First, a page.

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Power Hungry By Robert Bryce Special To Interactive Week, Inter@ctive Week October 22, 2000 7:03 PM ET
The explosive growth of the Internet is facing a brownout. From Seattle to Amsterdam, a shortage of electric power is slowing the development of the Internet's nerve centers - the huge server hubs that collect and distribute data over high-speed fiber-optic lines.
These data centers - which can use as much power as 35,000 homes - are putting a strain on electric utilities, and in some regions there simply isn't enough power available. In other areas, utilities are struggling to build the substations and other costly infrastructure the centers demand.
In the U.S., the power shortages are most acute in regions that have become synonymous with the New Economy - San Francisco and Seattle. In Europe, where electric power is in even shorter supply, data center operators have been forced to wait as long as 18 months to secure the power they need for expansion.
On Oct. 9, the Seattle City Council enacted a law authorizing the city's municipal utility, Seattle City Light, to charge a higher rate to new industrial customers seeking large quantities of power. The new rate level hasn't yet been established, but utility spokesman Dan Williams said the "premium price" Seattle City Light would have to pay for the extra power would be passed on to the new customers.
Over the next 24 months, the utility expects a handful of new data centers to raise its average daily demand by about 250 megawatts, nearly 25 percent more than today. The utility will also begin charging a connection fee that will allow it to recoup any infrastructure expenses for connecting the data centers. The fee will vary depending on the type of infrastructure required, but all the costs - whether for a few transformers or an entire substation - will be paid for by the data center operators.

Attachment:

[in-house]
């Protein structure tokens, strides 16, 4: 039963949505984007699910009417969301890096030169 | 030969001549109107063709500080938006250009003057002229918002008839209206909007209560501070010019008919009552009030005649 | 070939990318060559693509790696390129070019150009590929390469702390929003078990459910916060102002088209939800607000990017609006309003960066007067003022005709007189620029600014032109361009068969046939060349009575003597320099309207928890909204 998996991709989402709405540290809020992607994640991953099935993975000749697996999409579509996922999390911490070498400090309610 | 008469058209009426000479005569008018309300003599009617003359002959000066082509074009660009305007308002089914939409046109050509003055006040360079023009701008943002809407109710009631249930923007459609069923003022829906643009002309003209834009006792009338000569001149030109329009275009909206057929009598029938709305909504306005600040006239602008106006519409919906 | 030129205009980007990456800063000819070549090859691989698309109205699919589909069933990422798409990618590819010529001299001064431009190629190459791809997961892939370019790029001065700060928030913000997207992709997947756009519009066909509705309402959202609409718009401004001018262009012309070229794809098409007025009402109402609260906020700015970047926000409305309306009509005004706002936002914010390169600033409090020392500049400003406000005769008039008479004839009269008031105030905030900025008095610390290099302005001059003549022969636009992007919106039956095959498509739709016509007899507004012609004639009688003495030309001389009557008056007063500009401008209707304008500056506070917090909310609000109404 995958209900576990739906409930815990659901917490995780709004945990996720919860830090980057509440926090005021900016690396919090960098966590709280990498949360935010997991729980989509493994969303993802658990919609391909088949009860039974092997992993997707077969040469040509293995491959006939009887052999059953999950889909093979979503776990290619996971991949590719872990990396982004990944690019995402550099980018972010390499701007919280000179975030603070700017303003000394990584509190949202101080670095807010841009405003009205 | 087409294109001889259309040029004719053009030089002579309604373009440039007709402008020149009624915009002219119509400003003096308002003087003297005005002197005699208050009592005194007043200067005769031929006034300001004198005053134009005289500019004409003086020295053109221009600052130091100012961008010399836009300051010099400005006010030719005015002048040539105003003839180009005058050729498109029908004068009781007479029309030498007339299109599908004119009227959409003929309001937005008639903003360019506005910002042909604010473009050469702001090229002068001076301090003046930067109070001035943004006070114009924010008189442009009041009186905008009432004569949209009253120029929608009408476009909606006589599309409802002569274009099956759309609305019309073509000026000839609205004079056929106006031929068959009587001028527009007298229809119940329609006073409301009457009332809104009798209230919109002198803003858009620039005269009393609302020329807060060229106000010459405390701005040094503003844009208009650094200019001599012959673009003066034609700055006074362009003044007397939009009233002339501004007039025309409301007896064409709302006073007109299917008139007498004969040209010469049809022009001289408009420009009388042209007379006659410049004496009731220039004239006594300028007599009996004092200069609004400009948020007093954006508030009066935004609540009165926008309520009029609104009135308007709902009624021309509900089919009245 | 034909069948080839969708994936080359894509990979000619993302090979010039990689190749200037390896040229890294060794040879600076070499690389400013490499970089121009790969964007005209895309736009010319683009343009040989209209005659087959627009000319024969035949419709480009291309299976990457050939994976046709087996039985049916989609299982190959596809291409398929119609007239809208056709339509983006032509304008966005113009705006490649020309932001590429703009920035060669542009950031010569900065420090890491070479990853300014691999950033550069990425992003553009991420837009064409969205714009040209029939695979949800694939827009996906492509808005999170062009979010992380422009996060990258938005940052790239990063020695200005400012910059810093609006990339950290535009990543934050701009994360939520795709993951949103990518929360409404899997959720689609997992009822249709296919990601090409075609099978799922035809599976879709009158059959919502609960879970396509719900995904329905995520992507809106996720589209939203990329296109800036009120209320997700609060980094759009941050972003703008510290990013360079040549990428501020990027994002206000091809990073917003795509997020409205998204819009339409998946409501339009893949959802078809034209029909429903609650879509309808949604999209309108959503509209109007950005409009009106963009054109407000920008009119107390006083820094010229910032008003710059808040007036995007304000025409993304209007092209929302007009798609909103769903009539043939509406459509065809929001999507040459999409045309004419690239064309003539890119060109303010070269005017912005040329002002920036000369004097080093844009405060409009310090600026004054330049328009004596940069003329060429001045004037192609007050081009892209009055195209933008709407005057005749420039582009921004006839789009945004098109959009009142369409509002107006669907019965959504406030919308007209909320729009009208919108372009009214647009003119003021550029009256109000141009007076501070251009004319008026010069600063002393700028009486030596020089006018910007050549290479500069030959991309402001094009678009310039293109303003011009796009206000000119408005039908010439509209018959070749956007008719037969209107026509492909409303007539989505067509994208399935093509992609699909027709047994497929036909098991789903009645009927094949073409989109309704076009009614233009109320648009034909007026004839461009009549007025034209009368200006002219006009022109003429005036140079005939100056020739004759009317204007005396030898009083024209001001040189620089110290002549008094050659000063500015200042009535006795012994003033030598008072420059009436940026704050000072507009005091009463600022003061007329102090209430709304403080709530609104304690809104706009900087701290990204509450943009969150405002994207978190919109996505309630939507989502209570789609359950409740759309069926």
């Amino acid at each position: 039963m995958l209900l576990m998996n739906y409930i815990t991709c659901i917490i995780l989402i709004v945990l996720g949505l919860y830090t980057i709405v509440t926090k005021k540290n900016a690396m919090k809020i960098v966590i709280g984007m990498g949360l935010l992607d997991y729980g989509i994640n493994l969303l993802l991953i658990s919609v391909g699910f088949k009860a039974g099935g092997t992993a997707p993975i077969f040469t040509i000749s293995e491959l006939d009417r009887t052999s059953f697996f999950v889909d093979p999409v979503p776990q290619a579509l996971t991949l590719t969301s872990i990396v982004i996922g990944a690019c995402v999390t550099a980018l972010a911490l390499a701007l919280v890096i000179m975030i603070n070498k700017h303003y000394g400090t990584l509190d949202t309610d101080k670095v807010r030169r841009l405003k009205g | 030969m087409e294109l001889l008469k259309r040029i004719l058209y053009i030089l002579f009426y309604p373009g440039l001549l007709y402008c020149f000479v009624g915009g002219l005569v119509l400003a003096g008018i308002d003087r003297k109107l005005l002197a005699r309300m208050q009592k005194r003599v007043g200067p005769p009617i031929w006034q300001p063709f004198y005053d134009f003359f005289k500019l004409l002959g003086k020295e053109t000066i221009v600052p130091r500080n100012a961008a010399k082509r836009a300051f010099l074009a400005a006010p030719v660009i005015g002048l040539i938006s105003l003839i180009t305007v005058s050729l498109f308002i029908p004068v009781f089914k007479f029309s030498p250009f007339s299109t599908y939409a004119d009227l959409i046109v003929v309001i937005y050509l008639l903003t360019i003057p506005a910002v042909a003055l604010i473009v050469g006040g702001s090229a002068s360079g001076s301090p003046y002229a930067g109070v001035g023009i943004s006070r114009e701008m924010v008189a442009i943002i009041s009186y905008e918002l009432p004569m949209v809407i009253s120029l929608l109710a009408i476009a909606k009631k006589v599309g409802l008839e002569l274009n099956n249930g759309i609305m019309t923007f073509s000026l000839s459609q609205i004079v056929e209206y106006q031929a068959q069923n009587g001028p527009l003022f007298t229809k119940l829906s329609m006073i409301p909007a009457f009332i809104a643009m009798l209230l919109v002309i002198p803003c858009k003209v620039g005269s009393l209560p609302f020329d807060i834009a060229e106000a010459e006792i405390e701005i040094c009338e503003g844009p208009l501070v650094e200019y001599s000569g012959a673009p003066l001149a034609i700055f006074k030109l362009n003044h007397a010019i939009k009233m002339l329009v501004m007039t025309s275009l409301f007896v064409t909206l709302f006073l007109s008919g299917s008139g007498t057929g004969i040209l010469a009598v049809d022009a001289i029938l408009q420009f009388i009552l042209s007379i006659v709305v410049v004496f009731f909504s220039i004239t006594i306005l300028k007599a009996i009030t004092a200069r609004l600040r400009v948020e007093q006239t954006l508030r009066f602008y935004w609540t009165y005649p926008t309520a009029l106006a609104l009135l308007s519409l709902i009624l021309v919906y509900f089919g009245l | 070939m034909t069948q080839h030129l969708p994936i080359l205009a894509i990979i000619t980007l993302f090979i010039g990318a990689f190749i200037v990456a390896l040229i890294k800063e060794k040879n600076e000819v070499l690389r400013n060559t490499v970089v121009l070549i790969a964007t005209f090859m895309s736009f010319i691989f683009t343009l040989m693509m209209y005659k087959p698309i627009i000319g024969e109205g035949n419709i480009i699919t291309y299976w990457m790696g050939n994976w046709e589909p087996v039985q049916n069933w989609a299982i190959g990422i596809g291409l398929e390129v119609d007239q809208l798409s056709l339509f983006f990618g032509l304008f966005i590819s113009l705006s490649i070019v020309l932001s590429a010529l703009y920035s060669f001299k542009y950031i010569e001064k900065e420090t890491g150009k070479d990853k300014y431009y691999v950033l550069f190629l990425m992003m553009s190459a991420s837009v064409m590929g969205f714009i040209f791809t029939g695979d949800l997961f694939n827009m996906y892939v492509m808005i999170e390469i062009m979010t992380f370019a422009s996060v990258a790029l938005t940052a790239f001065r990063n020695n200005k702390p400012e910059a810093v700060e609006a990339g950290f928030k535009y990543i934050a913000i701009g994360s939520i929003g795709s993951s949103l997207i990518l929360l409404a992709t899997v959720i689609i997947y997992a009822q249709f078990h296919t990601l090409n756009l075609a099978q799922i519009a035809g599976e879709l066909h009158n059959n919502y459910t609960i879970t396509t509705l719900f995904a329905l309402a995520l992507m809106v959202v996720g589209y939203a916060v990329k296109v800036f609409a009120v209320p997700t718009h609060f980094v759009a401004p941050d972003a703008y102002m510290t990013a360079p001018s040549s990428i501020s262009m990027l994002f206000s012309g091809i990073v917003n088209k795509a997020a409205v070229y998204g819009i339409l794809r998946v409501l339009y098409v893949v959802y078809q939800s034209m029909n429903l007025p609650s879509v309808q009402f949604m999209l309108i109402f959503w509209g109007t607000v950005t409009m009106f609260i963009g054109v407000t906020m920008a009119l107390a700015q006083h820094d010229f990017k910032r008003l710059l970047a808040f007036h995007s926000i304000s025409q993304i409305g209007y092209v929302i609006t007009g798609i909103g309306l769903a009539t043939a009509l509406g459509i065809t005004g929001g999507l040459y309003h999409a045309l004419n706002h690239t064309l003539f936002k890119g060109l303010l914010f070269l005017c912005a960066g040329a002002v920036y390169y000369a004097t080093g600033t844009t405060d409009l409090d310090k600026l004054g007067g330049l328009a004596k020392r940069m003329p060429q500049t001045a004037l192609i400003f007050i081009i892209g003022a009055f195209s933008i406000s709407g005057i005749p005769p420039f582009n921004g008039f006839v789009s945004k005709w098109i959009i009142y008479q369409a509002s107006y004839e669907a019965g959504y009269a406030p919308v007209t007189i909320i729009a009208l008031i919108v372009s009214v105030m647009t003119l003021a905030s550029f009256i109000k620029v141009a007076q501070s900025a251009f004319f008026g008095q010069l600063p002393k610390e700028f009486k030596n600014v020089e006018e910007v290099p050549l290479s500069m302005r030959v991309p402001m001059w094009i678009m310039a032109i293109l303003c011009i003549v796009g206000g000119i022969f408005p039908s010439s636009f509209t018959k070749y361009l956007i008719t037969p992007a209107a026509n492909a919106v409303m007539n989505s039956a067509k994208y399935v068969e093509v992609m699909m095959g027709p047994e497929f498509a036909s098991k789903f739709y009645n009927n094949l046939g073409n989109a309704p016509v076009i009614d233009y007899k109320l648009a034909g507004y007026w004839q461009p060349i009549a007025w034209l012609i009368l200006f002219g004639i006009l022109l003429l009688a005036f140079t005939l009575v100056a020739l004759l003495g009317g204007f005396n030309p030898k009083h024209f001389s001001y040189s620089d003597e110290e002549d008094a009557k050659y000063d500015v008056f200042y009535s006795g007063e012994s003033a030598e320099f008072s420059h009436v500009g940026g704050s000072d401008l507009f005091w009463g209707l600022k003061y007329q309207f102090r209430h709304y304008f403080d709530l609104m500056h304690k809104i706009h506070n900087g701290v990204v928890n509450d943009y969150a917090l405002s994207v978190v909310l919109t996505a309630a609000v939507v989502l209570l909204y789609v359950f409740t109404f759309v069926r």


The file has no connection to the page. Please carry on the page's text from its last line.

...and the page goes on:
Officials at Puget Sound Energy, a publicly traded utility that provides power to 920,000 customers in Washington state, said that since January, Internet infrastructure companies have requested 700 megawatts of new power - all of it for data centers.
"That's a ton of juice," said Steve Secrist, the utility's director of rates and regulation. He said 700 megawatts was enough to power about 700,000 homes.
Puget Sound Energy will need time to build the infrastructure to handle the companies' growing power demands. The new load will increase the average demand by 25 percent. Like Seattle City Light, Secrist said his utility wants the data centers to pay up front for any new infrastructure, "to make sure these new customers are not putting a burden on PSE's other customers."
Shop on the Open Market
Puget Sound Energy plans to buy the extra power on the open market, then resell it to the data centers. But first it must gain approval for a new tariff from the Washington Utilities and Transportation Commission. The utility hopes to have a proposal to the agency by Oct. 31 and an approved plan in place by January 2001. But there are some unknowns - chief among them is whether the Pacific Northwest's power grid can meet the increased demand. Nor have the companies asking for the power agreed to a pricing schedule.